Adonal Foyle is my neighbor. I’ve never talked to him about basketball before, even though I’m a die-hard Magic fan. Instead, we’ve had brief conversations about writing and literature and his non-profit back in the Caribbean, the Kerosene Lamp Foundation. This, of course, was back when I was finishing up my book and he was writing his thesis. We’d run into each other at the same WiFi spots and eating places in Thornton Park.** Read More
Have you ever looked around your workplace or classroom and thought, “Who are these people? And how do I fit in here?” One of the finest things to come from my Rollins College experience is exactly this: I was forced to surround myself with people I may not have associated with normally. That’s how I met the infamous Reverend Ben Cox—we have sat next to each other in class for the past four years.
In May, Ben and I will both graduate from Rollins with a Masters Degree in Liberal Studies. Other than this commonality, we might as well be from different planets.** Read More
“I’d like to do something nice for someone else,” I told my friend Shelby. We were on the way to school, and she had asked me what I was going to do for my 10-year anniversary of living with a spinal cord injury. November 16 was approaching quickly, and I was obsessing about it. “What would you do?” she asked. […]** Read More
When The Standerd asked me to do a creative interview with Harley, I wasn’t sure what angle to go about doing it. At that particular time, we were close—too close; Harley was living in my house with Sam Thomson, a fellow Aussie wakeboarder and refugee for the summer. So for the magazine part of the interview, I designed a pie chart of Harley’s weekly activities and tagged it with some other rider’s quotes, hoping to showcase his eagerness and dedication to wakeboarding, among other things like playing Rock Band and finding candy.** Read More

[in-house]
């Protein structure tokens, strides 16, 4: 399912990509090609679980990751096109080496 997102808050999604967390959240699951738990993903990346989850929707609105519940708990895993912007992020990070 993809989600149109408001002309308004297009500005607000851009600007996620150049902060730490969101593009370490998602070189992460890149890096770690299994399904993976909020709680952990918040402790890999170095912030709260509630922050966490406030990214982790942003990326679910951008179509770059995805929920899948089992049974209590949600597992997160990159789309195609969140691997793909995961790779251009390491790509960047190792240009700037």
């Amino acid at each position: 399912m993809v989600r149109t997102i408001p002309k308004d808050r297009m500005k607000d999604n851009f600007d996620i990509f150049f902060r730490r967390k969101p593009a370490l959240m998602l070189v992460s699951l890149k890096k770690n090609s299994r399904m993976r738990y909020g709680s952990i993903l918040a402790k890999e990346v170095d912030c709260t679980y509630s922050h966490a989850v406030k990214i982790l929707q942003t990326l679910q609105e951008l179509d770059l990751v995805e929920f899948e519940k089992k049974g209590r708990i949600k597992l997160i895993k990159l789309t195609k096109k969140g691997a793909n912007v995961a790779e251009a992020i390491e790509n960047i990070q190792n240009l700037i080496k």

If you ask me, Dallas Friday needs no introduction. Chances are you have seen her on TV, either on ESPN, FUSE, or the ABC Family channel, in a show called Switch; or you may watched her Cheetos commercial or recognized her voice and reproduced image on the Disney cartoon Kim Possible.
If you don’t watch TV, you have seen her in a magazine or the newspaper. After all, she’s been featured in over ten different titles, including major publications like Rolling Stone, Men’s Journal, Sports Illustrated, CosmoGIRL! and Southern Living. The 21-year-old also made headlines in the local newspaper two years ago, when she fractured her femur during a wakeboard contest in Singapore. It wasn’t just the news of her injury that broke headlines, but the fact that she was induced into a medical coma from post-surgery complications. Her near fatal experience had editors eager to follow her story until she was well and back into the states.
And finally, like other celebrity atheletes, Dallas owns a fair bit of internet real estate. The rider can be found on Facebook, MySpace, www.DallasFriday.com and searched through engines like Wikipedia, Google, You Tube, etc… To escape Dallas Friday and her media frenzy seems nearly impossible—at least to me. That’s why I’m not even going to bother conjuring up an intro for the world class athlete. Instead, I’d rather focus on the unique dynamics of this interview.
The following interview was created specifically to coordinate with the article I wrote about Dallas for the 2.2 issue of The Standerd: Wakeboard Quarterly. To go along with the edit, photographer Josh Letchworth took photos of our interview in hopes to capture the event in its rawest form. I knew having another person in the room was bound to effect the normal dynamics of my interviewing process, but no one could have predicted Josh’s influence on the two of us. As he jumps in and starts to ask questions, you will notice Dallas starts really opening up; I also stop talking and start admiring his candidness. So instead of the interview ending, which is what I thought was happening, it begins again; and the result is amazing. Josh exposes a deeper, sincere Dallas, perhaps this is a side of her that you haven’t heard about.